Transatlantic energy cooperation gains momentum at the second P-TEC ministerial

U.S. Secretary of Energy Rick Perry and Lithuanian Minister of Energy Zygimantas Vaiciunas attend a news conference after the partnership for Transatlantic energy cooperation conference in Vilnius, Lithuania October 7, 2019. REUTERS/Ints Kalnins

The Partnership for Transatlantic Energy Cooperation (P-TEC) advanced from framework to call to action at the second ministerial, in Vilnius, Lithuania, on October 6-7. US Secretary of Energy Rick Perry rolled out P-TEC in 2018 at the Three Seas Initiative Forum and Business Summit in Romania, and hosted the inaugural P-TEC Ministerial on the sidelines of CERAWeek in March 2019 in Houston. P-TEC and the Atlantic Council have a shared objective to enhance secure and resilient energy systems across Europe, and the Atlantic Council has been engaged in the initiative from the very beginning.

P-TEC aims to bring the transatlantic community together to build secure and resilient energy systems. Policy makers and private sector stakeholders within the transatlantic community can cooperate across the areas of energy transmission systems analysis, sharing best practices on cyber security, promoting new capital investment in key energy infrastructures, and renewable energy deployment.

Transatlantic cooperation on optimizing energy security is at the core of the Atlantic Council’s work, as energy security translates into economic and national security. For that reason, the Atlantic Council has been a champion of the P-TEC initiative. Ambassador Richard Morningstar moderated an energy security panel at the first P-TEC Ministerial, on the sidelines of CERAWeek.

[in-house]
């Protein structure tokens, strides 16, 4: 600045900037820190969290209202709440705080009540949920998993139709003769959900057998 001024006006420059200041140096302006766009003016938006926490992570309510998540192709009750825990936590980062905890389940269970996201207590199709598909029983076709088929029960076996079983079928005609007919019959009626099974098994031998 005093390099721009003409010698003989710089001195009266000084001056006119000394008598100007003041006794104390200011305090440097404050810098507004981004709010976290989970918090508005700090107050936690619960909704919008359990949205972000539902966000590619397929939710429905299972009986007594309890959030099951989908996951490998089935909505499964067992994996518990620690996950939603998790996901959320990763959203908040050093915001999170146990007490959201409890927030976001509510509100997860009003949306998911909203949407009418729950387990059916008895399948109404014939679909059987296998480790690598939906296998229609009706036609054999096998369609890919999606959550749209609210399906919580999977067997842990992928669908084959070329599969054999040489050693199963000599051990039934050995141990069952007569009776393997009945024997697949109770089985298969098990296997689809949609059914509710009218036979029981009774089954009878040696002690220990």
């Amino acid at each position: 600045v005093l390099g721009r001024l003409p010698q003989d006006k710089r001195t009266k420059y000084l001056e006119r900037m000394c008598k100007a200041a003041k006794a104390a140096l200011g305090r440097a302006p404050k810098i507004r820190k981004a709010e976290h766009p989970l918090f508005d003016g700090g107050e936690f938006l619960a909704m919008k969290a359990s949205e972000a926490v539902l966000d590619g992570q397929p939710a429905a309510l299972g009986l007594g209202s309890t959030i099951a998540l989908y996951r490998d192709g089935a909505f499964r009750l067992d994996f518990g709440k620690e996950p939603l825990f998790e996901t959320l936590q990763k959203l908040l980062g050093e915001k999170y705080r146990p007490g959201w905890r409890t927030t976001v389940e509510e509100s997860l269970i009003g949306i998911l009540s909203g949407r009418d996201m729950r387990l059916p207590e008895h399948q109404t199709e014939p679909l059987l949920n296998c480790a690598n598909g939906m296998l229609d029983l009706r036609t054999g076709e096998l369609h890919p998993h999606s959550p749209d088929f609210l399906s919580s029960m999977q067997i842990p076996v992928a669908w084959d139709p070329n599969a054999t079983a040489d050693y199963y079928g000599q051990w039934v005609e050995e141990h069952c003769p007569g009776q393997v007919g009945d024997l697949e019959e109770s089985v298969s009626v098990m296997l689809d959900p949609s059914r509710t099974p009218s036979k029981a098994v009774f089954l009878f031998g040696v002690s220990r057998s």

In addition, the P-TEC initiative complements regional efforts such as the Three Seas Initiative (3SI). Ian Brzezinski, senior fellow at the Atlantic Council, and one of the “founding fathers” of the 3SI, notes “P-TEC and the Three Seas Initiative are overlapping efforts with potential to significantly enhance energy security and resilience of Central Europe. Both feature an important transatlantic dimension that can expand and deepen the linkages between the economies of the United States and Central Europe.”

3SI was born out of the Atlantic Council’s “North South Corridor” project in 2014 and was led by General James Jones, co-chaired by Pawel Olechnowicz, and directed by Ian Brzezinski and David Koranyi. 3SI aims at stimulating more rapid development of the region stretching between the Baltic, Black, and Adriatic Seas across the transport, energy, and digital sectors. As Estonia surges ahead in planning to host the 2020 3SI Summit and Business Forum, a Baltic location for the second P-TEC Ministerial was a fitting choice. P-TEC also cooperates with the European Commission in Brussels: Ditte Juul Jørgensen, the new Director-General for Energy was also one of the keynote speakers at the second ministerial.